SEATTLE — The West African cocoa industry is worth about $100 billion. West-African countries like Ghana and Ivory Coast have an aggregate market share of 60 percent of the industry. Consequently, Ivory Coast exported 1.8 million metric tons of cocoa in 2016. The cocoa trade in West Africa is escalating owing to the proliferating demand from EU countries, China and India.
The cocoa trade in West Africa is under insurmountable pressure as a result of the increasing demand, now peaking after six years of growth, according to the International Cocoa organization. Aggregate global production is at 1.9 million metric tons. Owing to the increase in supply to satisfy demand, the price of cocoa may be unpredictable for the time being; in Cameroon, the price of cocoa is 38 percent lower in some areas as a result.
However, despite the flourishing cocoa trade in West Africa, combatting child labor, exploitation of smallholder farmers and poverty are still paramount to ensuring the sustainability of the industry in the primary cocoa exporting countries: Nigeria, Ivory Coast, Ghana and Cameroon. Subsistence farmers also suffer from the combined effects of inefficient farming practices.
As a result, farmers are being provided with more skills training in Nigeria. With more than 33 million smallholder farmers in the region, it is vital for them to have more access to capital and markets. This could culminate in more agribusiness activities and self-sufficiency in this sector. The government is prioritizing the bolstering of the cocoa trade so that Nigeria can recover from its current precarious economic circumstance and emerge as the largest producer of cocoa in the world.
Ninety percent of coffee farmers still earn less than two dollars a day. Monitoring and introducing more transparency in supply chains will bolster the position of farmers. Uncommon Cacao, the International Cocoa Initiative and Cargill are cracking down on child labor in Ivory Coast. Fair Trade USA has been pursuing objectives central to the plight of smallholder farmers, while Fair Trade International is working intensively towards opening up more flexible avenues for fortifying the cocoa trade in Africa further.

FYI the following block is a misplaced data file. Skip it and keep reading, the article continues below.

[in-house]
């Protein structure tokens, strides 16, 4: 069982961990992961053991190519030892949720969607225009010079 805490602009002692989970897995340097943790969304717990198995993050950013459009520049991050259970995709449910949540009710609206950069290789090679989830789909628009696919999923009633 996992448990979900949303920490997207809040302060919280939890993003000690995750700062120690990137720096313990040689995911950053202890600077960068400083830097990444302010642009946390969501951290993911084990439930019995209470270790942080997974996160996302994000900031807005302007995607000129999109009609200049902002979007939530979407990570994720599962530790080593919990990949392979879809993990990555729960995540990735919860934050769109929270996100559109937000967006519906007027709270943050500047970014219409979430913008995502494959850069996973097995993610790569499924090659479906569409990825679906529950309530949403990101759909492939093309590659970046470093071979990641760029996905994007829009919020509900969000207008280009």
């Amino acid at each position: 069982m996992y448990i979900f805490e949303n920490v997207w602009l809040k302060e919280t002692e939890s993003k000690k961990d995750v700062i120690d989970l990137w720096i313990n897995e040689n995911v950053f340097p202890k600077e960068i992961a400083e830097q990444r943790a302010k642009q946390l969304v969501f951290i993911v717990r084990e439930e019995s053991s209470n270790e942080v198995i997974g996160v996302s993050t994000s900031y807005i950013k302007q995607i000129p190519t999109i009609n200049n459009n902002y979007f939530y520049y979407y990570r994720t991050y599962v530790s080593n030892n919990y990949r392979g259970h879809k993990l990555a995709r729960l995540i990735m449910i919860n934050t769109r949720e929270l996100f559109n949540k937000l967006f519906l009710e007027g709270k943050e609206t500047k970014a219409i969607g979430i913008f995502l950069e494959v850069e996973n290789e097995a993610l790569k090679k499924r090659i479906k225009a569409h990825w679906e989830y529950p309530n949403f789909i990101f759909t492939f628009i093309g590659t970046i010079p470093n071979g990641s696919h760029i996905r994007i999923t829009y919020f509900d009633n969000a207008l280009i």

Many of the world’s leading confectionery companies are also playing a pivotal role to protect farmers. The Nestle Cocoa Plan revolves around providing cocoa produced by sustainable means and protecting the integrity of smallholder farmers. The Internal Cocoa Initiative, an essential system that Nestle employs, is a new framework implemented to monitor supply chains. It involves the work of labor cooperatives and many auditing processes.
Considering the state of the cocoa trade in West Africa, the Ghana Cocoa Board is currently working towards locally producing more cocoa products within the country to maximize the full potential and value of output. Increased production within the country will also pump more jobs into the economy and provide more employment opportunities. Consequently, domestic demand will also increase in the process.
The African Union’s 2063 Agenda will pave the way for a more robust cocoa trade in West Africa. The plan is a long-term strategy that aims to galvanize existing frameworks of fair trade rules and regulations, improve education, training and employment opportunities and empower and economically mobilize individuals in need. The German government also unveiled a new plan with the African Development Bank built on the structural framework of the 2063 African Union Agenda.
With increasing levels of private investment and efforts to combat supply chain, transparency and accountability issues, the future of cocoa trade in West Africa is well safeguarded and looks set for prosperity.
– Shivani Ekkanath